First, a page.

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Why Light Matters - Page 2

Written by Colleen Huber, NMD   
Monday, 01 December 2008 00:00
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Much research on this subject has been summarized by the German ophthalmologist Fritz Hollwich, MD, as well as by John Ott, Hon. D. Sci., a researcher on the properties of light. The array of bodily organs and systems that depend on full-spectrum light through the eyes is astounding. When the eyes are exposed to natural sunlight or full-spectrum light, the pituitary gland, thyroid gland, adrenal glands, ovaries, testes, pancreas, liver, and kidneys all function better, according to the numerous studies presented in these two books. Full-spectrum light includes a balance of wavelengths from all colors of the visible spectrum plus ultraviolet and infrared.

On the other hand, cool-white fluorescent bulbs, which are now used for the great majority of interior commercial lighting, have strong yellow, but are very deficient in most the other wavelengths, with no ultraviolet or infrared.

Unfortunately, however, UV light has received a bad name, primarily because of individuals who have a history of blistering sunburns followed by skin cancer. There has never been any research showing health benefits of blocking UV light to the eyes. However, it is now impossible to buy eyeglasses that allow full-spectrum light. All of the lenses made in the last ten years for eyeglasses are made to block UV light, even plastic lenses, which if untreated, would allow full-spectrum light. However, full-spectrum light to the eyes is necessary for proper functioning of ovaries, testes, and thyroid, according to Hollwich and the research he summarizes.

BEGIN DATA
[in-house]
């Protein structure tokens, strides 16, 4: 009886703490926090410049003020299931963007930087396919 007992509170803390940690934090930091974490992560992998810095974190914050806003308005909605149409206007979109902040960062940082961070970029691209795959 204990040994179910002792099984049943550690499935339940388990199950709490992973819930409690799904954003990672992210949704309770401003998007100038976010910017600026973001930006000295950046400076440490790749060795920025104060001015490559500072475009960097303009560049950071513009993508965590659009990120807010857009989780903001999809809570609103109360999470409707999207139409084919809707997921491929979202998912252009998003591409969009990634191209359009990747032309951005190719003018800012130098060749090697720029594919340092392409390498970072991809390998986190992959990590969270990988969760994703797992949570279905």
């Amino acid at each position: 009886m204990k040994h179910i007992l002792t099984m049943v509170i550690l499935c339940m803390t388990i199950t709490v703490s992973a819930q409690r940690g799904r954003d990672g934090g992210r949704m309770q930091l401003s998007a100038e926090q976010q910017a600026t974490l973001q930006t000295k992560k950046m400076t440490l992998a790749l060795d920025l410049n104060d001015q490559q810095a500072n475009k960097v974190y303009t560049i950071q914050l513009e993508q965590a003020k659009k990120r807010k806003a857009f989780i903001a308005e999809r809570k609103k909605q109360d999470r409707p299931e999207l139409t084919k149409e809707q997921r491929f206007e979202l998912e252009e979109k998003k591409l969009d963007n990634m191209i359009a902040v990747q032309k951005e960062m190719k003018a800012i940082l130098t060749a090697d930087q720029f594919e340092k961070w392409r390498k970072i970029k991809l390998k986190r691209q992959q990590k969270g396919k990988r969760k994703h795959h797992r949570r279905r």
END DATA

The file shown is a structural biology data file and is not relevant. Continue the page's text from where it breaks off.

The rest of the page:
Earl Staelin, writing in the current issue of the Well Being Journal, summarizes the recommendations of those who have studied light and its health effects, and recommends that individuals who must wear glasses try to get outdoors everyday for 20 to 60 minutes or more without wearing any glasses. If the weather makes this impractical, then it would be beneficial to try to function without glasses indoors under full-spectrum lighting, because the amount of UV light that strikes the retina from around the edges of glasses is insignificant compared to the large amount of light coming through the eye and through the lenses. The full spectrum of daylight need not come from direct sunlight, but is available also on a cloudy day or under the shade of a tree or porch. Glass windows however, do block out UV light, so try to get out in the fresh air if at all possible. On days when even this is difficult, there is yet another recourse: distilled cod liver oil. The distillation takes out mercury and other heavy metals, which are all too prevalent in both salt and freshwater fish. Cod liver oil is high in vitamins D and A. I take an average of 2 tablespoons a day, but for your optimal intake, depending on your sun exposure, other health conditions and weight, you should really check with your naturopathic physician.


Colleen HuberAbout the Author:

Dr. Huber NMD, is a Naturopathic Medical Doctor and Primary Care Physician currently practicing in Tempe, Arizona. Dr. Huber focuses on herbal medicine, nutrition, intravenous therapies, environmental medicine and acupuncture. She received her Naturopathic Medical degree from Southwest College of Naturopathic Medicine.

Visit Dr. Huber's Website: www.naturopathyworks.com


Pathways Issue 20 CoverThis article appeared in Pathways to Family Wellness magazine, Issue #20.

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